... remorselessly, he has been on the wrong side of the entire US Government, of the New Republic, of Norman Podhoretz, of nearly every journalist of note, left, right and centre, of the New York Times, of the McNeil-Lehrer Report (see in particular his devastating replication of that TV programme’s famous ‘balance’, with the ponderously sober ...

Jacob and Esau

Giles Merritt, 24 November 1988

Upwardly Mobile 
by Norman Tebbit.
Weidenfeld, 280 pp., £14.95, October 1988, 0 297 79427 2
Show More
Reflect on things past: The Memoirs of Lord Carrington 
Collins, 406 pp., £17.50, October 1988, 9780002176675Show More
Show More
... Lord Carrington and Norman Tebbit must be the Jacob and Esau of the Tory Party. Peter Carrington is beyond question a smooth man, and Tebbit is, if not hairy, certainly very prickly. They are also chalk and cheese politically, even though both have in their time been chairman of the Conservative Party. Lord Carrington is the scion of generations of Whigs, a man bred to the ideal of public service and in many ways an unrepentant ‘wet ...

Class Traitor

Edward Pearce, 11 June 1992

Maverick: The Life of a Union Rebel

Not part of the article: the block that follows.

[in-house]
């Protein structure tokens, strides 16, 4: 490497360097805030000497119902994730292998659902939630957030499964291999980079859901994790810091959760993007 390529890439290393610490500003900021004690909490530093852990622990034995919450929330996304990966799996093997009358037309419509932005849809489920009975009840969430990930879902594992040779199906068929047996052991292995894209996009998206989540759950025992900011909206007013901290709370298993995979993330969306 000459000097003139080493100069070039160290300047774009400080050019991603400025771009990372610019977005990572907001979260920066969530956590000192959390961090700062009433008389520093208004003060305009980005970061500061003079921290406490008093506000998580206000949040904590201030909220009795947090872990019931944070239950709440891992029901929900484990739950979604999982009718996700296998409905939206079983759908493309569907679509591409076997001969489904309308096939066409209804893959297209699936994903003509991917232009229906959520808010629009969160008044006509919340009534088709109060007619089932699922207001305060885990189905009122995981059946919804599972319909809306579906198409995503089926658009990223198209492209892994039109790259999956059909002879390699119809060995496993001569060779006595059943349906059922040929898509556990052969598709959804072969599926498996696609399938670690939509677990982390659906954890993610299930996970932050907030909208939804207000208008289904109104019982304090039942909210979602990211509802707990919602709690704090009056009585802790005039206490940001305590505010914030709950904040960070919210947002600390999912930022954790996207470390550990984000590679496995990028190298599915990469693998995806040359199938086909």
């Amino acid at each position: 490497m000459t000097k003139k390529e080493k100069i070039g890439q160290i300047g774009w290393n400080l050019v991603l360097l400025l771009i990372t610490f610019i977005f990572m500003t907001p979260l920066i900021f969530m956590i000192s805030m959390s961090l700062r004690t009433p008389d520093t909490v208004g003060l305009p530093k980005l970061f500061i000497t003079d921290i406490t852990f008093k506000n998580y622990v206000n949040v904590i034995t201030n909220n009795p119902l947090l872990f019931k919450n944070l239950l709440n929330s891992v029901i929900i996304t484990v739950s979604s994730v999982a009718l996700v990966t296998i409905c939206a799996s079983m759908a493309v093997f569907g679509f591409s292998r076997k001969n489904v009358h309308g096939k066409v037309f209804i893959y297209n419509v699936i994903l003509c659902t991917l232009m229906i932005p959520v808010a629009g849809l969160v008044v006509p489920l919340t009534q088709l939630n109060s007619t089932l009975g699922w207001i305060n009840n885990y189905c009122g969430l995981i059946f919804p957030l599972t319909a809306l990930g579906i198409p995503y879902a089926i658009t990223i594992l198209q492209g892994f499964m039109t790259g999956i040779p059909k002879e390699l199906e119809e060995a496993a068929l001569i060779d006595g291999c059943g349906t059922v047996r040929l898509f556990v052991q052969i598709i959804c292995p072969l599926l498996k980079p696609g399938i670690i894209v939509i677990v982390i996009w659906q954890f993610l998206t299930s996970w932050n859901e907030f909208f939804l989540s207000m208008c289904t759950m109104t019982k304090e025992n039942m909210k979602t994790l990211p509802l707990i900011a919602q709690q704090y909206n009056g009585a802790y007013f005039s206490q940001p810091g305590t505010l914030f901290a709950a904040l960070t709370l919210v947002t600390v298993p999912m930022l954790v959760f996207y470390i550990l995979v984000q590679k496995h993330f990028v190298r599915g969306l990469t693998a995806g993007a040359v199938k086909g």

by Eric Hammond.
Weidenfeld, 214 pp., £16.99, March 1992, 0 297 81200 9
Show More
Show More
... I thought – I recognise that voice. That’s the bastard who threatened me.’ He was begged by Norman Willis and sundry other trade-union people not to make this a police issue as the man might go to prison. In fact, he knows the name, is legally advised not to reveal it, but the person claiming to have committed arson and threatening arson and murder ...

Warrior Women

Patrick Wormald, 19 June 1986

Women in Anglo-Saxon England and the Impact of 1066 
by Christine Fell, Cecily Clark and Elizabeth Williams.
British Museum/Blackwell, 208 pp., £15, April 1984, 0 7141 8057 2
Show More
Show More
... get their share of attention in the book’s last two chapters: it appears that the Norman Yoke bore especially hard upon women, and that the ‘harsh realities’ of their post-1066 existence were aggravated by the fact that their ‘literary image ... becomes stereo-typed’. This is a very learned and deeply enjoyable book, full of unexpected ...

Read anywhere with the London Review of Books app, available now from the App Store for Apple devices, Google Play for Android devices and Amazon for your Kindle Fire.

Sign up to our newsletter

For highlights from the latest issue, our archive and the blog, as well as news, events and exclusive promotions.

Newsletter Preferences